(Cover by Gail Potocki, one of three variant covers for Morrison’s debut issue.)
I’m a wee bit of a Morrison fan:
. . . and I used to be a regular reader of Heavy Metal back when I was a kid, so putting the two together sounded fantastic to me.
Right off the bat
Here’s an excerpt from Morrison’s introductory piece:
Welcome, one and all, to our jelly-packed Rites of Spring issue – where mighty prehistoric behemoths batter zombie Martian tripods to the bloody pub-sawdust with tree-like, reptile erections while Stravinsky is played at mind-shattering jet-engine volume through the bladder of a screaming helpless pig and STILL those filthy rich squidillionaires in their ermine, crowns, and fancy couture just sit there texting, oblivious to the suffering of performers, audience, and critics alike!
In most cases I’m unfamiliar with the work of the artists assembled between these covers, but I liked the cut of their collective jib and thought they came closest to exemplifying the Heavy Metal spirit as I understand it.
Apart from multi-issue runs of particular stories, and HM regulars like, say, Richard Corben, in the past when I’ve opened up an issue of HM that was generally my experience as well: no idea who these folks are, but their work is awesome and surprising and will likely stick with me. I’ve always loved that about HM.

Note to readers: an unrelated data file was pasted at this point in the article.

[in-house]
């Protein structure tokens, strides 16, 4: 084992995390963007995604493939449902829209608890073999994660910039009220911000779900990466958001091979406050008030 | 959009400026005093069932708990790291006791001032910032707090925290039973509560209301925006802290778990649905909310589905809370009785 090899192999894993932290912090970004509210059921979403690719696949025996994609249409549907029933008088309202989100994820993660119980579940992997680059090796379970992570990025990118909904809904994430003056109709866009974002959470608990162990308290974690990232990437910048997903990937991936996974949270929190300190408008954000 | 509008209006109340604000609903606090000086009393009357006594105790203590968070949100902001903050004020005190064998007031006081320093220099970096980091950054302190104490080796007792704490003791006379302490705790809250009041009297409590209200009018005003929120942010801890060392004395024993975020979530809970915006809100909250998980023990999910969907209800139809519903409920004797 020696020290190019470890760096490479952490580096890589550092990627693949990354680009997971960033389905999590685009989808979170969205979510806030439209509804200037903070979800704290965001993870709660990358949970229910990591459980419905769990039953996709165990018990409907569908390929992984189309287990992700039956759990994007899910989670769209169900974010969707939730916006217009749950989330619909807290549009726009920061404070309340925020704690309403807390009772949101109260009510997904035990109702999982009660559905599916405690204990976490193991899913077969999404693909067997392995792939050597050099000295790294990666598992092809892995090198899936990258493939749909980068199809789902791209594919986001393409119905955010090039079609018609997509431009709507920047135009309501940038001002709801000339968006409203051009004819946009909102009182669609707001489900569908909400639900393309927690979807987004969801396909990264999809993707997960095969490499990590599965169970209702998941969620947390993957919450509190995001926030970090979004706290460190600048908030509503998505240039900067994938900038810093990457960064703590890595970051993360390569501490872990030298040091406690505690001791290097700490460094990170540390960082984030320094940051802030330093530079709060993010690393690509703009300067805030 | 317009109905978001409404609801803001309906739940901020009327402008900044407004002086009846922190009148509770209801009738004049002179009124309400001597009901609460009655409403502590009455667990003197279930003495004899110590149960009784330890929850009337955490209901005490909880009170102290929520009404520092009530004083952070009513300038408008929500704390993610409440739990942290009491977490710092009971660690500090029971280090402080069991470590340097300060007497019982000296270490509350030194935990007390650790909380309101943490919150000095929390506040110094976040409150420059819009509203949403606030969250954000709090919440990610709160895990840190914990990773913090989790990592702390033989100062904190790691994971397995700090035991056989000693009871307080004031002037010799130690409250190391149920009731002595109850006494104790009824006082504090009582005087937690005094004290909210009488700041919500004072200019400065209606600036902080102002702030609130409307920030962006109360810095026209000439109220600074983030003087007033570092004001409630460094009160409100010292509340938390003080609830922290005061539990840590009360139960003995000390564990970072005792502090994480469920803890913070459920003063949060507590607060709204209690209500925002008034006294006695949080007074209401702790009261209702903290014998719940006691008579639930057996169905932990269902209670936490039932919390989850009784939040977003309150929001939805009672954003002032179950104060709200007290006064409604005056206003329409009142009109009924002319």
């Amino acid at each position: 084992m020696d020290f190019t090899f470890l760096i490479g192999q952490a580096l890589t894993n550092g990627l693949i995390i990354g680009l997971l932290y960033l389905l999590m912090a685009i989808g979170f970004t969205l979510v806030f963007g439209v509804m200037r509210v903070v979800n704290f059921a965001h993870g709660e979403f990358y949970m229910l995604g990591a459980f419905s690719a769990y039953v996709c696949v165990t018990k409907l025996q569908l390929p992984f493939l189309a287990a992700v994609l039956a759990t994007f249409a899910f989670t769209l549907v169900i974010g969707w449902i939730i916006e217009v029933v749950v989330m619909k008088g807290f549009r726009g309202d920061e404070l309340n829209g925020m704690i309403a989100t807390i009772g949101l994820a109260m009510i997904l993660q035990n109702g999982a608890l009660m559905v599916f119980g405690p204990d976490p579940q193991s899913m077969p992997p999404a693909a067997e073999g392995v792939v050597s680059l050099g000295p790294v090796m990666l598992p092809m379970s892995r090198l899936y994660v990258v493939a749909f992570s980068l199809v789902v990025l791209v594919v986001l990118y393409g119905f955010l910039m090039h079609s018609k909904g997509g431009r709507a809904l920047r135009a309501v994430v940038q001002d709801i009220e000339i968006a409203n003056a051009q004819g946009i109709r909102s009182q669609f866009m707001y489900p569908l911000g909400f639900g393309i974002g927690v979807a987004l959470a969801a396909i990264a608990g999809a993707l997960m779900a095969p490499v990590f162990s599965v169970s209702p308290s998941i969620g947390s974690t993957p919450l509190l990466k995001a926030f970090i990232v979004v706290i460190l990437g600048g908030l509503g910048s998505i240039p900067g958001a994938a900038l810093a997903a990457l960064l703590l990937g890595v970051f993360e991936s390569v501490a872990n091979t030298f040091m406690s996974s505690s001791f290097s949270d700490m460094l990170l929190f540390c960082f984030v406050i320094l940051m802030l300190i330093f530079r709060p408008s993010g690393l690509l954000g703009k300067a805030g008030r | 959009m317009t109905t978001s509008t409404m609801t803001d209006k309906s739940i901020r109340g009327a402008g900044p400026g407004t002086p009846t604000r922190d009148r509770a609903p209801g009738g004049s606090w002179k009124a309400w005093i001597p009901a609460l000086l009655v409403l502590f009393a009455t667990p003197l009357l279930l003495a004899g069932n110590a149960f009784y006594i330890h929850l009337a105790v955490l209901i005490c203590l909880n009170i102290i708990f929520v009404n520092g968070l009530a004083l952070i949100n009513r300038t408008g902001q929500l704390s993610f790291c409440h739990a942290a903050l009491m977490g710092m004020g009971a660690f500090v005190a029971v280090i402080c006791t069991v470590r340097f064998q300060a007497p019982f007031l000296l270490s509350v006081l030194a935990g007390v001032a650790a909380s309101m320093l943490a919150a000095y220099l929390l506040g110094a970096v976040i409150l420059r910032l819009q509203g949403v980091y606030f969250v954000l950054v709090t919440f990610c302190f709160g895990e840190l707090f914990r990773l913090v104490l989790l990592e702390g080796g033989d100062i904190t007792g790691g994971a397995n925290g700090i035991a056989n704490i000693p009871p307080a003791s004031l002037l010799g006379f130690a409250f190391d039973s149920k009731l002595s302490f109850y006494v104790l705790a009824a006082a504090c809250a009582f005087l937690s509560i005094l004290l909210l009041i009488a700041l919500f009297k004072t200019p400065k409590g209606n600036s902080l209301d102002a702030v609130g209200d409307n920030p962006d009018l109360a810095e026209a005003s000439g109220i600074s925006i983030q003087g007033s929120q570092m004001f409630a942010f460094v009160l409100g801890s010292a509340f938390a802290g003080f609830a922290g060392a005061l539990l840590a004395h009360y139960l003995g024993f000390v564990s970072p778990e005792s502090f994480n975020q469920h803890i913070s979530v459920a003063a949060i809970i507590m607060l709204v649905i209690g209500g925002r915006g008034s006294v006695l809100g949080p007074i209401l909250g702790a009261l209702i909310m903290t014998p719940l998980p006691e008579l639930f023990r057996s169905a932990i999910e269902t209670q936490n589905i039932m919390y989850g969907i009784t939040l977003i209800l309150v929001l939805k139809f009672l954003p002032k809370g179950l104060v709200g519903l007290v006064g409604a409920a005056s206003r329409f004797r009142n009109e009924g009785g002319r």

Is it good?
Yep, it’s good.
It’s a weird mix, as it should be.
Beachhead, written by Grant Morrison, illustrated by Benjamin Marra, and colored by Marra and Tom Forget, opens the issue strong, with over-the-top, jingoistic aliens “conquering” a far-future Earth which appears to be populated only by bacteria.
I also loved Anna Larine Kornum’s A Mind Bomb, which is genuinely creepy and wouldn’t feel at all out of place in an Unknown Armies campaign. Check out this dude, who has bloody plastic bags over his hands and the stubs of what look like angel wings on his back:
The Key, by Massimiliano Frezzatto, is lovely. This little guy lives inside a woman-shaped ship of some sort; to say more would spoil it.
There’s plenty more good stuff in there, too, and much of it is eminently gameable, from turtle-people who grow time-manipulating drugs in sacs on their backs (and are hunted for them) to a rather unusual explanation for why airplanes sometimes go missing.
I didn’t love every story, but that’s true of most media that use this kind of format. On the whole, this issue struck exactly the notes I was looking for, with trippy artwork, unusual self-contained tales, and a stew of stuff for my brain to chew on. If this is a sign of things to come under Morrison’s editorship, I say bring it the fuck on.
I haven’t tucked into issue #281 yet, but it’s waiting patiently for me.